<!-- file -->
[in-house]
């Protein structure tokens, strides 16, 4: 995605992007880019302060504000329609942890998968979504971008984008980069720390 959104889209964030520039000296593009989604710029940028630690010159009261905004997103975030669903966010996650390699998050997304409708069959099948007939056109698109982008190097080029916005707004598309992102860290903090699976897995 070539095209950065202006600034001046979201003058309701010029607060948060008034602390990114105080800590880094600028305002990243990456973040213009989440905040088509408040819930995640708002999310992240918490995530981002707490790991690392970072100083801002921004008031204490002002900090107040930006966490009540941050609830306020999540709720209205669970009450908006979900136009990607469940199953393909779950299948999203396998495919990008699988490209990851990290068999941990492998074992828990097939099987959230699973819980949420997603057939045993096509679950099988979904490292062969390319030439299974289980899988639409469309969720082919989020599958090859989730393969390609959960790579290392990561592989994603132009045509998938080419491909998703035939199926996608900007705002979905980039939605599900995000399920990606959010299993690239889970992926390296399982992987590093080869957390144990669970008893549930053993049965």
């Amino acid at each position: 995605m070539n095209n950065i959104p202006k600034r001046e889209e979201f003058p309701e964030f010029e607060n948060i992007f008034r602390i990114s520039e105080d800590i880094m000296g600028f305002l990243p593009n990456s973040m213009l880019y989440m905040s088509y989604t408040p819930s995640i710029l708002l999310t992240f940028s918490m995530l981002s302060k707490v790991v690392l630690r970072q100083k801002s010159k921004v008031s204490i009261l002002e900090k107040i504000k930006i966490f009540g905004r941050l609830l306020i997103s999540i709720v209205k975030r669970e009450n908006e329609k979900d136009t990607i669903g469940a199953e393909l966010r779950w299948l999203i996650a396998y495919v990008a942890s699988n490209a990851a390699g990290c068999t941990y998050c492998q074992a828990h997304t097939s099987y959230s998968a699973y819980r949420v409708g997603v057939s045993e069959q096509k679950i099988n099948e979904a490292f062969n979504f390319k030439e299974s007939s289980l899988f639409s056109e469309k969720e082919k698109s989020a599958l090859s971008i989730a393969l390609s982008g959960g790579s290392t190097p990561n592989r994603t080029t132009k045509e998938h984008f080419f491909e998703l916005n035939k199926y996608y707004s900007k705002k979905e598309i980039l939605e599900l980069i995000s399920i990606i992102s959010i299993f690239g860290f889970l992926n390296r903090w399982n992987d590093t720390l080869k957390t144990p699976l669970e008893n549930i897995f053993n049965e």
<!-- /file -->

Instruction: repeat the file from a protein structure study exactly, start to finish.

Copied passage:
[in-house]
């Protein structure tokens, strides 16, 4: 995605992007880019302060504000329609942890998968979504971008984008980069720390 959104889209964030520039000296593009989604710029940028630690010159009261905004997103975030669903966010996650390699998050997304409708069959099948007939056109698109982008190097080029916005707004598309992102860290903090699976897995 070539095209950065202006600034001046979201003058309701010029607060948060008034602390990114105080800590880094600028305002990243990456973040213009989440905040088509408040819930995640708002999310992240918490995530981002707490790991690392970072100083801002921004008031204490002002900090107040930006966490009540941050609830306020999540709720209205669970009450908006979900136009990607469940199953393909779950299948999203396998495919990008699988490209990851990290068999941990492998074992828990097939099987959230699973819980949420997603057939045993096509679950099988979904490292062969390319030439299974289980899988639409469309969720082919989020599958090859989730393969390609959960790579290392990561592989994603132009045509998938080419491909998703035939199926996608900007705002979905980039939605599900995000399920990606959010299993690239889970992926390296399982992987590093080869957390144990669970008893549930053993049965």
């Amino acid at each position: 995605m070539n095209n950065i959104p202006k600034r001046e889209e979201f003058p309701e964030f010029e607060n948060i992007f008034r602390i990114s520039e105080d800590i880094m000296g600028f305002l990243p593009n990456s973040m213009l880019y989440m905040s088509y989604t408040p819930s995640i710029l708002l999310t992240f940028s918490m995530l981002s302060k707490v790991v690392l630690r970072q100083k801002s010159k921004v008031s204490i009261l002002e900090k107040i504000k930006i966490f009540g905004r941050l609830l306020i997103s999540i709720v209205k975030r669970e009450n908006e329609k979900d136009t990607i669903g469940a199953e393909l966010r779950w299948l999203i996650a396998y495919v990008a942890s699988n490209a990851a390699g990290c068999t941990y998050c492998q074992a828990h997304t097939s099987y959230s998968a699973y819980r949420v409708g997603v057939s045993e069959q096509k679950i099988n099948e979904a490292f062969n979504f390319k030439e299974s007939s289980l899988f639409s056109e469309k969720e082919k698109s989020a599958l090859s971008i989730a393969l390609s982008g959960g790579s290392t190097p990561n592989r994603t080029t132009k045509e998938h984008f080419f491909e998703l916005n035939k199926y996608y707004s900007k705002k979905e598309i980039l939605e599900l980069i995000s399920i990606i992102s959010i299993f690239g860290f889970l992926n390296r903090w399982n992987d590093t720390l080869k957390t144990p699976l669970e008893n549930i897995f053993n049965e």